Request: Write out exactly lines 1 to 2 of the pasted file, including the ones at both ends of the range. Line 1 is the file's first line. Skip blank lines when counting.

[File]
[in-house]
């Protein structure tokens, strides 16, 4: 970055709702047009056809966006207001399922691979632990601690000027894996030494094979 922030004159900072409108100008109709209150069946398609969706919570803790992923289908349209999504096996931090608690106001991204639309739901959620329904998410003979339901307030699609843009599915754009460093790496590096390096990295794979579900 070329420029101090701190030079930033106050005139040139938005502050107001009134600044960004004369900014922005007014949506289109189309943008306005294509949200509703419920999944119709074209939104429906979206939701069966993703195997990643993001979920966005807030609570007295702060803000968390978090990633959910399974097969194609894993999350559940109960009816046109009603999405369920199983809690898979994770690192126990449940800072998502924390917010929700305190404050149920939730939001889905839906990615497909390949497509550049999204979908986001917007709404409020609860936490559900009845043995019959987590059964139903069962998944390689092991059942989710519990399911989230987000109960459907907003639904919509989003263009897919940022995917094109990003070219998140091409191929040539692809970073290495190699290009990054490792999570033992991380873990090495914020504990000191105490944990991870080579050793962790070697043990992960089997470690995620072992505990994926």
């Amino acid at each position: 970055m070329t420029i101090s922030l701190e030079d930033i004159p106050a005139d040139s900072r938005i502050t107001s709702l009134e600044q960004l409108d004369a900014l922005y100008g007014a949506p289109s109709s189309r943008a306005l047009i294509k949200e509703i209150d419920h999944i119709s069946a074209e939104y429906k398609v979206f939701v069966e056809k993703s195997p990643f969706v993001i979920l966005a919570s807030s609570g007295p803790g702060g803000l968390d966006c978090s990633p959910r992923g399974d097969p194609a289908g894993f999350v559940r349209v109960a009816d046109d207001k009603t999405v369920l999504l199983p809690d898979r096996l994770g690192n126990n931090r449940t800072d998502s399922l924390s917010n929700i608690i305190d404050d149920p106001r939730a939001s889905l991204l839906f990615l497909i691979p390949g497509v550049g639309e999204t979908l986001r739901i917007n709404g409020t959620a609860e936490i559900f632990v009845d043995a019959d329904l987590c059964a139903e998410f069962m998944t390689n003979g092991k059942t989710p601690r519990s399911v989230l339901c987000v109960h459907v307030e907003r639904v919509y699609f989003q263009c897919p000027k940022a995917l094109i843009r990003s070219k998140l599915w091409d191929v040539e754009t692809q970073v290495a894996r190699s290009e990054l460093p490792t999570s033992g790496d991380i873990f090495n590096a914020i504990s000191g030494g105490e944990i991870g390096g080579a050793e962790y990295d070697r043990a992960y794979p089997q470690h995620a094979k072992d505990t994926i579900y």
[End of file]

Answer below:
[in-house]
């Protein structure tokens, strides 16, 4: 970055709702047009056809966006207001399922691979632990601690000027894996030494094979 922030004159900072409108100008109709209150069946398609969706919570803790992923289908349209999504096996931090608690106001991204639309739901959620329904998410003979339901307030699609843009599915754009460093790496590096390096990295794979579900 070329420029101090701190030079930033106050005139040139938005502050107001009134600044960004004369900014922005007014949506289109189309943008306005294509949200509703419920999944119709074209939104429906979206939701069966993703195997990643993001979920966005807030609570007295702060803000968390978090990633959910399974097969194609894993999350559940109960009816046109009603999405369920199983809690898979994770690192126990449940800072998502924390917010929700305190404050149920939730939001889905839906990615497909390949497509550049999204979908986001917007709404409020609860936490559900009845043995019959987590059964139903069962998944390689092991059942989710519990399911989230987000109960459907907003639904919509989003263009897919940022995917094109990003070219998140091409191929040539692809970073290495190699290009990054490792999570033992991380873990090495914020504990000191105490944990991870080579050793962790070697043990992960089997470690995620072992505990994926």